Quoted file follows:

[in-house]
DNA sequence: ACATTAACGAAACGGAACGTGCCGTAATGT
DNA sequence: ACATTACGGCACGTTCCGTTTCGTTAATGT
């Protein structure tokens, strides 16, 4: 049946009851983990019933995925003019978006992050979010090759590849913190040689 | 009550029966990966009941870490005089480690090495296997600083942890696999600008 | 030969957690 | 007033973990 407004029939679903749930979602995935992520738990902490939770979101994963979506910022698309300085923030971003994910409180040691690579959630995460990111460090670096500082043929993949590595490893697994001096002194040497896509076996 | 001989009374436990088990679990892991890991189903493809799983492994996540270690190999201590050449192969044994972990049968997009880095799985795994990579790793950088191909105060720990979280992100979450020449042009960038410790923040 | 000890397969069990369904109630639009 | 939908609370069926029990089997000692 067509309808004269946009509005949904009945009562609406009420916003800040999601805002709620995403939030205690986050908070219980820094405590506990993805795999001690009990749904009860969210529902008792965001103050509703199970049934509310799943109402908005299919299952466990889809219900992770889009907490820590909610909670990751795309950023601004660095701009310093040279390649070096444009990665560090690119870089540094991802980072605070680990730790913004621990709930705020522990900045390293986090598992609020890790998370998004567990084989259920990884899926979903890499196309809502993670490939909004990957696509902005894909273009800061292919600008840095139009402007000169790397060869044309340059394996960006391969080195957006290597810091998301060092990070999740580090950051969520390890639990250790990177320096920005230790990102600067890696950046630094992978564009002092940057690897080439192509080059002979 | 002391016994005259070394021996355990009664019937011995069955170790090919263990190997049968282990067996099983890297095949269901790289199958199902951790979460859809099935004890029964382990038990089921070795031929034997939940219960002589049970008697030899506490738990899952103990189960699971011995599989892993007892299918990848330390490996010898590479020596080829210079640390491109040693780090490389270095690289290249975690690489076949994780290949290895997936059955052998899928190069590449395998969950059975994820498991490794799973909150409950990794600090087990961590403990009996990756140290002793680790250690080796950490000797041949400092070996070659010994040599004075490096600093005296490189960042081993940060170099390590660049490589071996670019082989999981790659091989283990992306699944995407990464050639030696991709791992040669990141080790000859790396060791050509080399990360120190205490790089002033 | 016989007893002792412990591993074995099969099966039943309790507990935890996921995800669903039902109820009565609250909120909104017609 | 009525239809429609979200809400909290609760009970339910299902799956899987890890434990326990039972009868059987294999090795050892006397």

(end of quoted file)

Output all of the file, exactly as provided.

[in-house]
DNA sequence: ACATTAACGAAACGGAACGTGCCGTAATGT
DNA sequence: ACATTACGGCACGTTCCGTTTCGTTAATGT
């Protein structure tokens, strides 16, 4: 049946009851983990019933995925003019978006992050979010090759590849913190040689 | 009550029966990966009941870490005089480690090495296997600083942890696999600008 | 030969957690 | 007033973990 407004029939679903749930979602995935992520738990902490939770979101994963979506910022698309300085923030971003994910409180040691690579959630995460990111460090670096500082043929993949590595490893697994001096002194040497896509076996 | 001989009374436990088990679990892991890991189903493809799983492994996540270690190999201590050449192969044994972990049968997009880095799985795994990579790793950088191909105060720990979280992100979450020449042009960038410790923040 | 000890397969069990369904109630639009 | 939908609370069926029990089997000692 067509309808004269946009509005949904009945009562609406009420916003800040999601805002709620995403939030205690986050908070219980820094405590506990993805795999001690009990749904009860969210529902008792965001103050509703199970049934509310799943109402908005299919299952466990889809219900992770889009907490820590909610909670990751795309950023601004660095701009310093040279390649070096444009990665560090690119870089540094991802980072605070680990730790913004621990709930705020522990900045390293986090598992609020890790998370998004567990084989259920990884899926979903890499196309809502993670490939909004990957696509902005894909273009800061292919600008840095139009402007000169790397060869044309340059394996960006391969080195957006290597810091998301060092990070999740580090950051969520390890639990250790990177320096920005230790990102600067890696950046630094992978564009002092940057690897080439192509080059002979 | 002391016994005259070394021996355990009664019937011995069955170790090919263990190997049968282990067996099983890297095949269901790289199958199902951790979460859809099935004890029964382990038990089921070795031929034997939940219960002589049970008697030899506490738990899952103990189960699971011995599989892993007892299918990848330390490996010898590479020596080829210079640390491109040693780090490389270095690289290249975690690489076949994780290949290895997936059955052998899928190069590449395998969950059975994820498991490794799973909150409950990794600090087990961590403990009996990756140290002793680790250690080796950490000797041949400092070996070659010994040599004075490096600093005296490189960042081993940060170099390590660049490589071996670019082989999981790659091989283990992306699944995407990464050639030696991709791992040669990141080790000859790396060791050509080399990360120190205490790089002033 | 016989007893002792412990591993074995099969099966039943309790507990935890996921995800669903039902109820009565609250909120909104017609 | 009525239809429609979200809400909290609760009970339910299902799956899987890890434990326990039972009868059987294999090795050892006397």